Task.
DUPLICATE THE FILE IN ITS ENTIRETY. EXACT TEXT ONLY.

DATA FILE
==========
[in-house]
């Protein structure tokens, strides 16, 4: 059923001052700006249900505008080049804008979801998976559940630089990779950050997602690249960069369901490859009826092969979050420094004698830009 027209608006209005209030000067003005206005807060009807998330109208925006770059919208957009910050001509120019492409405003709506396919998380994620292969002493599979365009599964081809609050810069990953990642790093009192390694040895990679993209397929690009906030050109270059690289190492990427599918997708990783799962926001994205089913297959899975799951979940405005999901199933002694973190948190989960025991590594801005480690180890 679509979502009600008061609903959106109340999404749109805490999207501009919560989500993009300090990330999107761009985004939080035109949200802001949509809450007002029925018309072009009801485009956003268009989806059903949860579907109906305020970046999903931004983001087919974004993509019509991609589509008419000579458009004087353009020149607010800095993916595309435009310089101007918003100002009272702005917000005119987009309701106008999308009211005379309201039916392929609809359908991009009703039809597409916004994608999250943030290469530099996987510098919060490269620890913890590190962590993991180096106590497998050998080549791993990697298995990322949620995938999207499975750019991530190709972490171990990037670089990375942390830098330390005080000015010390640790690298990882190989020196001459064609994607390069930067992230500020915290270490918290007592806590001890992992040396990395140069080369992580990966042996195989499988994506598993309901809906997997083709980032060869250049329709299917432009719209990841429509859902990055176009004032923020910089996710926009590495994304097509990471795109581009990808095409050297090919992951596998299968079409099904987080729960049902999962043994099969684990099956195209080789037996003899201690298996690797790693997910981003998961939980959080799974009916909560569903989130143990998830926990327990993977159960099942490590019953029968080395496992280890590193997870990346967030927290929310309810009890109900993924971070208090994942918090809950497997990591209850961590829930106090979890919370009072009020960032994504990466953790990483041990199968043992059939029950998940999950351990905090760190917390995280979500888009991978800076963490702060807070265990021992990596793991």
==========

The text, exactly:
[in-house]
């Protein structure tokens, strides 16, 4: 059923001052700006249900505008080049804008979801998976559940630089990779950050997602690249960069369901490859009826092969979050420094004698830009 027209608006209005209030000067003005206005807060009807998330109208925006770059919208957009910050001509120019492409405003709506396919998380994620292969002493599979365009599964081809609050810069990953990642790093009192390694040895990679993209397929690009906030050109270059690289190492990427599918997708990783799962926001994205089913297959899975799951979940405005999901199933002694973190948190989960025991590594801005480690180890 679509979502009600008061609903959106109340999404749109805490999207501009919560989500993009300090990330999107761009985004939080035109949200802001949509809450007002029925018309072009009801485009956003268009989806059903949860579907109906305020970046999903931004983001087919974004993509019509991609589509008419000579458009004087353009020149607010800095993916595309435009310089101007918003100002009272702005917000005119987009309701106008999308009211005379309201039916392929609809359908991009009703039809597409916004994608999250943030290469530099996987510098919060490269620890913890590190962590993991180096106590497998050998080549791993990697298995990322949620995938999207499975750019991530190709972490171990990037670089990375942390830098330390005080000015010390640790690298990882190989020196001459064609994607390069930067992230500020915290270490918290007592806590001890992992040396990395140069080369992580990966042996195989499988994506598993309901809906997997083709980032060869250049329709299917432009719209990841429509859902990055176009004032923020910089996710926009590495994304097509990471795109581009990808095409050297090919992951596998299968079409099904987080729960049902999962043994099969684990099956195209080789037996003899201690298996690797790693997910981003998961939980959080799974009916909560569903989130143990998830926990327990993977159960099942490590019953029968080395496992280890590193997870990346967030927290929310309810009890109900993924971070208090994942918090809950497997990591209850961590829930106090979890919370009072009020960032994504990466953790990483041990199968043992059939029950998940999950351990905090760190917390995280979500888009991978800076963490702060807070265990021992990596793991």